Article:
• lpskierlpskier Posts: 3,075 ★★★Triple Panda Award Recipient ★★★
    Put a floater on an old pair of polarized sun glasses.
    John Wilkins- Si non pro sanguine quem ludus ne. #iskiconnelly
    sunperch
  • Than_BoganThan_Bogan Posts: 6,877 Mega Baller
    One thing not mentioned yet is that the effect varies a little by the skier, depending on exactly where you look during the run. Overall, I am more sensitive to glare that most people I ski with, but there are still certain times that I have no problem and others struggle.

    But like everyone said, it usually doesn't last very long.
    Nathaniel Bogan -- GUT Padawan
  • skiboynyskiboyny Posts: 260 Baller
    We have an east west and about 8:15 AM is about the earliest in the morning. The evening is a constant moving target thru the summer. Not sure how much good this infor will do you different locations and all.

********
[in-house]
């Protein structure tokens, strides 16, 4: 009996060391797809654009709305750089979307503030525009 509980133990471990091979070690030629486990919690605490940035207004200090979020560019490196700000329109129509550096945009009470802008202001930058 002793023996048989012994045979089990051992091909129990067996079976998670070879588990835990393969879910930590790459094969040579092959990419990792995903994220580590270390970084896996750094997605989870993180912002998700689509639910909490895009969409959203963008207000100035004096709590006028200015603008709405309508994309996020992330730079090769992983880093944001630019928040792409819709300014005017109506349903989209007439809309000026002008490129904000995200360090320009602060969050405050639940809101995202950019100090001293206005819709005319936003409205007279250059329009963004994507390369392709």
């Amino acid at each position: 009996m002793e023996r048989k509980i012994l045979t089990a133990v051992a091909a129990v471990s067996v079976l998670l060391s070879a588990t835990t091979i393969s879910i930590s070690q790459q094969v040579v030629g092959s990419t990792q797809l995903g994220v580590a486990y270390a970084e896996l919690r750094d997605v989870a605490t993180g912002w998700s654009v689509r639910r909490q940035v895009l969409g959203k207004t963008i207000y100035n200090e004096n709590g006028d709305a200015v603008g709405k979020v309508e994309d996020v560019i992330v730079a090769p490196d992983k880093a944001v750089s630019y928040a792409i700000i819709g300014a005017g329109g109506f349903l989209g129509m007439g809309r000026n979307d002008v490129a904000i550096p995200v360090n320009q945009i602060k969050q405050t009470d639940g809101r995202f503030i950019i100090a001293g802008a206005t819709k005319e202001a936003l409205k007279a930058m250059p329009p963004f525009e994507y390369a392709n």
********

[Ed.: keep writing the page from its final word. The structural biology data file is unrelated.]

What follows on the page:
• Our course is E-W.

    Get a pair of these:
    https://www.amazon.com/Spex-Amphibian-Polarized-Protection-Valuable/dp/B001DY9VUM

    The bigger issue is when the glare inhibits the driver's ability to see through the glare.
  • RazorRoss3RazorRoss3 Posts: 1,371 Mega Baller
    I grew up skiing east-west at sunrise. Going east into the sun you had to learn to spot 2,4,6 from the wakes because you’d lose them in glare moments later. You learn to live with it and I think it makes you a better skier because it forces you to learn to spot the ball early but not stare at it too long.
    MDB1056Skoot1123
  • Fam-manFam-man Posts: 210 Solid Baller
    We ran our course E/W this year in southern Alberta. There was typically 1hr in the evening when it was not skiable due to glare, the time shifted from June to August as the setting sun moved across the horizon. Being farther from the equator means the sun set will travel more. The worst seemed to be mid July to end of August when the sun was straight in line with the course from 7pm to 8pm which is prime-time.
  • bishop8950bishop8950 Posts: 1,211 Open or Level 9 Skier
    My guess is you will have more glare in the afternoon, but you generally plan to use it in the morning only. We ski in some glare and as others said you get used to it.